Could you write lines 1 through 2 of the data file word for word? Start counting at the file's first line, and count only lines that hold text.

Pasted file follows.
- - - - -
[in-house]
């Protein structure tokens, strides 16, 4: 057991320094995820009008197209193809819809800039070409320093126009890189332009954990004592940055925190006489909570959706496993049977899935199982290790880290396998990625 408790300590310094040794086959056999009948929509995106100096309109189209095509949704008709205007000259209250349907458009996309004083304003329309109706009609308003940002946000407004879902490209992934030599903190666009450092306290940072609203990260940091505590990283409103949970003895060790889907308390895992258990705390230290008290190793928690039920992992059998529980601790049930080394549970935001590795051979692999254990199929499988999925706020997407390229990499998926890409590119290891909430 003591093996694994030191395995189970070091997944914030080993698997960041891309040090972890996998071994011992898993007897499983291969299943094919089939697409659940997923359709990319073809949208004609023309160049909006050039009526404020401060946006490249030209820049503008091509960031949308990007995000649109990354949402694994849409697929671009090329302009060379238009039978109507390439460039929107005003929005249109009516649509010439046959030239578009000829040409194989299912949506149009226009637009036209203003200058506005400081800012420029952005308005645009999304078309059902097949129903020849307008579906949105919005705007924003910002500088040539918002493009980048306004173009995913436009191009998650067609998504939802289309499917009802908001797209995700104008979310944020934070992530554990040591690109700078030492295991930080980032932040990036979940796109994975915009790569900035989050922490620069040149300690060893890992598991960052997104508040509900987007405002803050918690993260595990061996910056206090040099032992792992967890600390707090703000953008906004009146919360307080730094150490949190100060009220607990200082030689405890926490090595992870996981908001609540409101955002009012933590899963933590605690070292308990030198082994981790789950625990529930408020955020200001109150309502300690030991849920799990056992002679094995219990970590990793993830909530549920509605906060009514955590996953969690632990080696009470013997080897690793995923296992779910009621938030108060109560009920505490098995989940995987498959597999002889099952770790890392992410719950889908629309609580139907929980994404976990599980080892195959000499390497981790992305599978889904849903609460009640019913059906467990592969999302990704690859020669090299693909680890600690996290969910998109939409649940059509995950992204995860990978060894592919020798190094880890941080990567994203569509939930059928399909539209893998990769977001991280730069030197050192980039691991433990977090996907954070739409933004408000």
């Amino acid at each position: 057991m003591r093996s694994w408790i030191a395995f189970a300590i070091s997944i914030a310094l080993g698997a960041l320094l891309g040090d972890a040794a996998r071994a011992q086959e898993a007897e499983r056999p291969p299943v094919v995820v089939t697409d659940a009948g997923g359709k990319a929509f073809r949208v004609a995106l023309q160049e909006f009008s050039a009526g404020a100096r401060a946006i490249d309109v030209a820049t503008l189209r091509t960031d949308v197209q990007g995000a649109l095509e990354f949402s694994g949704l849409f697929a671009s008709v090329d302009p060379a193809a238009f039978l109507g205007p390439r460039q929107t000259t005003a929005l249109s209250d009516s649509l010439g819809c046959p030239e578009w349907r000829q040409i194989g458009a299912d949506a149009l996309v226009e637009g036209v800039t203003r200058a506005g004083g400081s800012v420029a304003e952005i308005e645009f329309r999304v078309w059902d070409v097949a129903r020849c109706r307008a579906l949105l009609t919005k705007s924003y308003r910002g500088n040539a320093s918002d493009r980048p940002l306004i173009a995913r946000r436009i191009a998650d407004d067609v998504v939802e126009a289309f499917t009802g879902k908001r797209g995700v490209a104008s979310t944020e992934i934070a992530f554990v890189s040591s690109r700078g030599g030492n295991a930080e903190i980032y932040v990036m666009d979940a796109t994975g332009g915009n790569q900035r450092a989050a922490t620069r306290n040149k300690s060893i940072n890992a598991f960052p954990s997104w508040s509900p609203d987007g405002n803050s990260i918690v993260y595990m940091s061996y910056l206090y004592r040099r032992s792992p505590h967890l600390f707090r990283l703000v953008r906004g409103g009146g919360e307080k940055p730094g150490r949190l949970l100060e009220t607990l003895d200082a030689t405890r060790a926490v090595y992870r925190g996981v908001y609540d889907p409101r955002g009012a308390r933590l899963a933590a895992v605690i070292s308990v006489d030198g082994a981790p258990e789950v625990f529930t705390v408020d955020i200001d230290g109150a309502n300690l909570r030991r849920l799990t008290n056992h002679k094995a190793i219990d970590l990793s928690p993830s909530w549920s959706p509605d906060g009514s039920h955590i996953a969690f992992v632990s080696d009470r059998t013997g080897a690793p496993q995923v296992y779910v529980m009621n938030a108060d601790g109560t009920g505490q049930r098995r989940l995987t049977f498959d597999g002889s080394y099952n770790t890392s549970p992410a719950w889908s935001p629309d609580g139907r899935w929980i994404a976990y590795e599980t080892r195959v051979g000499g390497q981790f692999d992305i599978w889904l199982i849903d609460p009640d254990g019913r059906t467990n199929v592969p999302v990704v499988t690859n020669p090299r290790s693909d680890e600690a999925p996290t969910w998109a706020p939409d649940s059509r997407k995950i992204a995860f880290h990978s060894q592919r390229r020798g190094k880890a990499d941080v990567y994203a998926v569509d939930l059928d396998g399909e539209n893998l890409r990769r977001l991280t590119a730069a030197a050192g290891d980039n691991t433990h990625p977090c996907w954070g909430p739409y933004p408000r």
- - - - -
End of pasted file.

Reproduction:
[in-house]
């Protein structure tokens, strides 16, 4: 057991320094995820009008197209193809819809800039070409320093126009890189332009954990004592940055925190006489909570959706496993049977899935199982290790880290396998990625 408790300590310094040794086959056999009948929509995106100096309109189209095509949704008709205007000259209250349907458009996309004083304003329309109706009609308003940002946000407004879902490209992934030599903190666009450092306290940072609203990260940091505590990283409103949970003895060790889907308390895992258990705390230290008290190793928690039920992992059998529980601790049930080394549970935001590795051979692999254990199929499988999925706020997407390229990499998926890409590119290891909430 003591093996694994030191395995189970070091997944914030080993698997960041891309040090972890996998071994011992898993007897499983291969299943094919089939697409659940997923359709990319073809949208004609023309160049909006050039009526404020401060946006490249030209820049503008091509960031949308990007995000649109990354949402694994849409697929671009090329302009060379238009039978109507390439460039929107005003929005249109009516649509010439046959030239578009000829040409194989299912949506149009226009637009036209203003200058506005400081800012420029952005308005645009999304078309059902097949129903020849307008579906949105919005705007924003910002500088040539918002493009980048306004173009995913436009191009998650067609998504939802289309499917009802908001797209995700104008979310944020934070992530554990040591690109700078030492295991930080980032932040990036979940796109994975915009790569900035989050922490620069040149300690060893890992598991960052997104508040509900987007405002803050918690993260595990061996910056206090040099032992792992967890600390707090703000953008906004009146919360307080730094150490949190100060009220607990200082030689405890926490090595992870996981908001609540409101955002009012933590899963933590605690070292308990030198082994981790789950625990529930408020955020200001109150309502300690030991849920799990056992002679094995219990970590990793993830909530549920509605906060009514955590996953969690632990080696009470013997080897690793995923296992779910009621938030108060109560009920505490098995989940995987498959597999002889099952770790890392992410719950889908629309609580139907929980994404976990599980080892195959000499390497981790992305599978889904849903609460009640019913059906467990592969999302990704690859020669090299693909680890600690996290969910998109939409649940059509995950992204995860990978060894592919020798190094880890941080990567994203569509939930059928399909539209893998990769977001991280730069030197050192980039691991433990977090996907954070739409933004408000």